Assignment 1 by Katherine Yi IDS 3309 Team 6

Thesis statement: In the article “Why Our Memory Fails Us” by Christopher F. Chabris and Daniel J. Simmons, Simons they both used logos, ethos, and pathos to explain their reasoning.

Katherine – Overall a good first effort. Your analysis of rhetoric is generally on target. Your writing is good, though you need to edit more carefully to avoid minor grammatical errors and unclear sentences.

Chabris and Simmons use logos in their article by mentioning multiple experiments where psychologists test memory and show proof that our memory changes over time. They use these experiments to further prove their argument and show that they’re using logical reasoning and factual proof to persuade readers into believing their argument. Good.

Pathos is used in this argument where they choose a side and become bias. Do you mean, Pathos is used when the authors choose a side and show their bias. “Do our heroes have memories of clay?” from there to the end of the article they’re giving their opinions. This makes readers think about all the people who are in power and question how they respond to things depending on their memory. Along with this the authors show a bit of their resent resentment towards politicians by stating “Politicians should respond as Dr. Tyson eventually did: Stop stonewalling, admit error, note that such things happen, apologize and move on”. This shows that there are some emotions in this argument and that the authors have something against politicians.

Ethos is then used in this argument by the authors stating, “This is why the National Academy of Sciences report strongly advised courts to rely on initial statements rather than courtroom proclamations”. Chabris and Simmons want to show that they are credible and reliable by including a national academy into their argument.  The authors use other trustable trustworthy sources to establish credibility prove that they are trustworthy, and their credibility remains to us readers.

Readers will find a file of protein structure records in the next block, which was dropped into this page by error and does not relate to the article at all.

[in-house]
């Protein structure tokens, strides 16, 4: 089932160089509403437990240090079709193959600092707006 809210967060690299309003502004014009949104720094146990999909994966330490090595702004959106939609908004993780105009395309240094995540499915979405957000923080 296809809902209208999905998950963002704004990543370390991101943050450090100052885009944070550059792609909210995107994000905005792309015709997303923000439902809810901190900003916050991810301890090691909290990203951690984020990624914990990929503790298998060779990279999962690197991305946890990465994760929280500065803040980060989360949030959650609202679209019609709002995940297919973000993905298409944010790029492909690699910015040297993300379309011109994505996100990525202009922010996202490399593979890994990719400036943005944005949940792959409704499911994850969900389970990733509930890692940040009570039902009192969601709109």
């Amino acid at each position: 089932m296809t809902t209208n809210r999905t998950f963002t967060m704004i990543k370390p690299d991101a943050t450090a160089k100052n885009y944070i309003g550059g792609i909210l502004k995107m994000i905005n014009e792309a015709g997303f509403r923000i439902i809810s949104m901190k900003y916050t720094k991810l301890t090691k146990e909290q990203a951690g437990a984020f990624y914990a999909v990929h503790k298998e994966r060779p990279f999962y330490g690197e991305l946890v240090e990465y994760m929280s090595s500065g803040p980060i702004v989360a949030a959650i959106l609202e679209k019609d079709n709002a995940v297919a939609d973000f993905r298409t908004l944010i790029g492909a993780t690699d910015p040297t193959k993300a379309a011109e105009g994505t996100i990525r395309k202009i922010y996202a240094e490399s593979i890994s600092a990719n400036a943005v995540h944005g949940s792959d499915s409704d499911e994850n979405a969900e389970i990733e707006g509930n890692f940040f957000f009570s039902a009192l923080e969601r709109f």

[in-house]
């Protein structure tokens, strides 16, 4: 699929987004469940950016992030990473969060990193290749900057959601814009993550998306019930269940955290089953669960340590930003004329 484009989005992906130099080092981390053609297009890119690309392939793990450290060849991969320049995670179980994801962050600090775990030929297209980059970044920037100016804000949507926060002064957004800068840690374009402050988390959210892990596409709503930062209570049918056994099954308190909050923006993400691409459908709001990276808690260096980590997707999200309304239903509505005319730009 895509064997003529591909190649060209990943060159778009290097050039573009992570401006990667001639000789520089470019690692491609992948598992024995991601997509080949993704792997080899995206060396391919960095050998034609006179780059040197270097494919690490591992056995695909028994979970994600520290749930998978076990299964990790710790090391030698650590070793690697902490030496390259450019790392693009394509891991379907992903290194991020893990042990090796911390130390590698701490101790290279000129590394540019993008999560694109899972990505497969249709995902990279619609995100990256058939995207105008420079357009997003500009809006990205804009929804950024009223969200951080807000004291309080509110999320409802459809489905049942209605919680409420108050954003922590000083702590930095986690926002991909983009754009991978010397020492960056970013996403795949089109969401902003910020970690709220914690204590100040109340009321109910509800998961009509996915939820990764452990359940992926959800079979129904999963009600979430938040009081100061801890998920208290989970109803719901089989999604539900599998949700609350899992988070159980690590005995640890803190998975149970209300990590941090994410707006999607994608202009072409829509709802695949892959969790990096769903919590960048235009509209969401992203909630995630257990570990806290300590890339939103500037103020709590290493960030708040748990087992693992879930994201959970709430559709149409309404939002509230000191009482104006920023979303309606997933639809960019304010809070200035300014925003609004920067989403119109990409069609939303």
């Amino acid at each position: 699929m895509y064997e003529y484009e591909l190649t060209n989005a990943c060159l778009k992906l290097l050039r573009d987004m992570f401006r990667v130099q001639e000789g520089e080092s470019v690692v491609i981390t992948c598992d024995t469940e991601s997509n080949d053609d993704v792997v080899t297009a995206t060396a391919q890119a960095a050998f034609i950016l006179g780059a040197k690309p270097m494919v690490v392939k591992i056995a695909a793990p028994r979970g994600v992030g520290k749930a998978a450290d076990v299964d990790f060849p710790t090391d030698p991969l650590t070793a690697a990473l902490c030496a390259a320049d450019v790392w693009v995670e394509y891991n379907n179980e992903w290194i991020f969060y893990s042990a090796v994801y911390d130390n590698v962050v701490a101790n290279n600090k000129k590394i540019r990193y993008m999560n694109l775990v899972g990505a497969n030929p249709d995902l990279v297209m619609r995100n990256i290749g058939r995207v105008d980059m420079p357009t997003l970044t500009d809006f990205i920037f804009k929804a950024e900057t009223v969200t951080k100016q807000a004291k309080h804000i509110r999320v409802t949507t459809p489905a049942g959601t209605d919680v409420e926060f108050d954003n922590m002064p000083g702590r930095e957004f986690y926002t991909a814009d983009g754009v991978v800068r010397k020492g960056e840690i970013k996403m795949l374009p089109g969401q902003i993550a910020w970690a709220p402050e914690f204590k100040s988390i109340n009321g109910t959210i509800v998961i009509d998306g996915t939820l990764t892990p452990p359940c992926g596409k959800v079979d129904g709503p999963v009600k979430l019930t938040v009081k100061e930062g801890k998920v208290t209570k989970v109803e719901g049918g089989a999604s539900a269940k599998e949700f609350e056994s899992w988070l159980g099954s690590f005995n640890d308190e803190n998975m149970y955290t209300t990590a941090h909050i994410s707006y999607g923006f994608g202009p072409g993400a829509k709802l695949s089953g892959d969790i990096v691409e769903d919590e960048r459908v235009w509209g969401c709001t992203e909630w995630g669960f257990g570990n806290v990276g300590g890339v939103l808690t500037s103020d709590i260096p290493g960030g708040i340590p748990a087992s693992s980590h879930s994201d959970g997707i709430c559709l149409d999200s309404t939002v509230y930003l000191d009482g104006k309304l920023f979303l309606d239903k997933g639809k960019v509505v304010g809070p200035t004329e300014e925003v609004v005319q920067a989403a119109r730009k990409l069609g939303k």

The authors rely more heavily on facts and studies rather than playing on the emotions of the readers. emotions on the readers. Their tone is very formal and informative, but certainly at the end the tone changes. They become a little frustrated with politicians not admitting to their mistakes, but then the tone changes again, by the authors saying “We should be more understanding of mistakes by others, and credit them when they admit they were wrong. We are all fabulists, and we must all get used to it”. They changed the tone by becoming understanding and forgiving people when they make mistakes. Overall, Chabris and Simmons use all rhetorical techniques to prove their argument. As should everyone should. These three techniques come together to convince readers that their argument is correct.

The top three reader’s picks were chosen because they were factual by giving reference links and had given good counter arguments. One of the top reader picks were was Dr. Tyson himself, (two sentences here might be better) he uses pathos to persuade the reader to be fair and give him a chance to explain himself. With the second comment, the person doubts the author’s authenticity and uses logos to give multiple quotes from Mr. Bush, which prove against the authors memories and then gave proof by giving a reference link. This could be a bit clearer. The third comment, they use uses ethos and logos to persuade readers by reminding them that we’re all human, and it’s natural for us to make mistakes. We shouldn’t be fussing over someone’s small mistake.

Victoria Martinez: Rhetorical Analysis, IDS 3309, Team 6